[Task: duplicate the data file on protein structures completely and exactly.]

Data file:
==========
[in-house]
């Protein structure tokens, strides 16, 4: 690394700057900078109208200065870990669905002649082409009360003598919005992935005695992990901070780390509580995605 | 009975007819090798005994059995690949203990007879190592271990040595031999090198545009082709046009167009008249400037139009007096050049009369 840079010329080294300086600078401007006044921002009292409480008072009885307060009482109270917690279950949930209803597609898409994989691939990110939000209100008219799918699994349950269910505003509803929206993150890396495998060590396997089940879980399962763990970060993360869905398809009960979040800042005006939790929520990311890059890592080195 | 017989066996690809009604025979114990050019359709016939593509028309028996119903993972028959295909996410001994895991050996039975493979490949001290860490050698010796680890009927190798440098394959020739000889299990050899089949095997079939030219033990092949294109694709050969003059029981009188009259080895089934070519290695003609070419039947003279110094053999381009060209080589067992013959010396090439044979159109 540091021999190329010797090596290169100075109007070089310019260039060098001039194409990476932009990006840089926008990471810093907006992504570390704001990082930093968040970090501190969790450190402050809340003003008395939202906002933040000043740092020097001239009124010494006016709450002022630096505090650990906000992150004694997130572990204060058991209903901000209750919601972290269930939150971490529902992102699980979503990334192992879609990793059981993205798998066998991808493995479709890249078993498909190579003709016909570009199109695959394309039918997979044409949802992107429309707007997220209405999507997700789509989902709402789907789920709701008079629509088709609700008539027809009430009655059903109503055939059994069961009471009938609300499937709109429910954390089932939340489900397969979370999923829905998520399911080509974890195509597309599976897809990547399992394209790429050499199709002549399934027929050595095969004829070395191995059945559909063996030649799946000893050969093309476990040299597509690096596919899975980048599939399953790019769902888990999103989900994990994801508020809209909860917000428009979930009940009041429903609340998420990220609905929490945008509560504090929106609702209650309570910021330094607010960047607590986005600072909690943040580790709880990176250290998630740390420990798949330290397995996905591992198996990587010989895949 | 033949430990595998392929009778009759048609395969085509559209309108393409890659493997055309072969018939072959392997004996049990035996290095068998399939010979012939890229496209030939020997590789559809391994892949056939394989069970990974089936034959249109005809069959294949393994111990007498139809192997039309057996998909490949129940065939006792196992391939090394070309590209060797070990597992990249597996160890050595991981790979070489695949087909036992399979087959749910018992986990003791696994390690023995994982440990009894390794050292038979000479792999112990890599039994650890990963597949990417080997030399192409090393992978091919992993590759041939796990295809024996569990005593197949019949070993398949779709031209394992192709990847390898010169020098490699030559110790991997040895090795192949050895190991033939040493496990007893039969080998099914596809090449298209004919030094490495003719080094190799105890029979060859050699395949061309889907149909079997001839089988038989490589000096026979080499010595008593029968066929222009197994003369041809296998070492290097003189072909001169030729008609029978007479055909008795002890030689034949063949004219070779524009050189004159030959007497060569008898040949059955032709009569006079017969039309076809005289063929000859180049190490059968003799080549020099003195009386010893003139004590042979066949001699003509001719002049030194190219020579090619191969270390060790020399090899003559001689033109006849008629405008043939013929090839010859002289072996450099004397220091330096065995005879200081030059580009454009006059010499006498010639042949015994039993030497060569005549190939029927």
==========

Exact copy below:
[in-house]
């Protein structure tokens, strides 16, 4: 690394700057900078109208200065870990669905002649082409009360003598919005992935005695992990901070780390509580995605 | 009975007819090798005994059995690949203990007879190592271990040595031999090198545009082709046009167009008249400037139009007096050049009369 840079010329080294300086600078401007006044921002009292409480008072009885307060009482109270917690279950949930209803597609898409994989691939990110939000209100008219799918699994349950269910505003509803929206993150890396495998060590396997089940879980399962763990970060993360869905398809009960979040800042005006939790929520990311890059890592080195 | 017989066996690809009604025979114990050019359709016939593509028309028996119903993972028959295909996410001994895991050996039975493979490949001290860490050698010796680890009927190798440098394959020739000889299990050899089949095997079939030219033990092949294109694709050969003059029981009188009259080895089934070519290695003609070419039947003279110094053999381009060209080589067992013959010396090439044979159109 540091021999190329010797090596290169100075109007070089310019260039060098001039194409990476932009990006840089926008990471810093907006992504570390704001990082930093968040970090501190969790450190402050809340003003008395939202906002933040000043740092020097001239009124010494006016709450002022630096505090650990906000992150004694997130572990204060058991209903901000209750919601972290269930939150971490529902992102699980979503990334192992879609990793059981993205798998066998991808493995479709890249078993498909190579003709016909570009199109695959394309039918997979044409949802992107429309707007997220209405999507997700789509989902709402789907789920709701008079629509088709609700008539027809009430009655059903109503055939059994069961009471009938609300499937709109429910954390089932939340489900397969979370999923829905998520399911080509974890195509597309599976897809990547399992394209790429050499199709002549399934027929050595095969004829070395191995059945559909063996030649799946000893050969093309476990040299597509690096596919899975980048599939399953790019769902888990999103989900994990994801508020809209909860917000428009979930009940009041429903609340998420990220609905929490945008509560504090929106609702209650309570910021330094607010960047607590986005600072909690943040580790709880990176250290998630740390420990798949330290397995996905591992198996990587010989895949 | 033949430990595998392929009778009759048609395969085509559209309108393409890659493997055309072969018939072959392997004996049990035996290095068998399939010979012939890229496209030939020997590789559809391994892949056939394989069970990974089936034959249109005809069959294949393994111990007498139809192997039309057996998909490949129940065939006792196992391939090394070309590209060797070990597992990249597996160890050595991981790979070489695949087909036992399979087959749910018992986990003791696994390690023995994982440990009894390794050292038979000479792999112990890599039994650890990963597949990417080997030399192409090393992978091919992993590759041939796990295809024996569990005593197949019949070993398949779709031209394992192709990847390898010169020098490699030559110790991997040895090795192949050895190991033939040493496990007893039969080998099914596809090449298209004919030094490495003719080094190799105890029979060859050699395949061309889907149909079997001839089988038989490589000096026979080499010595008593029968066929222009197994003369041809296998070492290097003189072909001169030729008609029978007479055909008795002890030689034949063949004219070779524009050189004159030959007497060569008898040949059955032709009569006079017969039309076809005289063929000859180049190490059968003799080549020099003195009386010893003139004590042979066949001699003509001719002049030194190219020579090619191969270390060790020399090899003559001689033109006849008629405008043939013929090839010859002289072996450099004397220091330096065995005879200081030059580009454009006059010499006498010639042949015994039993030497060569005549190939029927």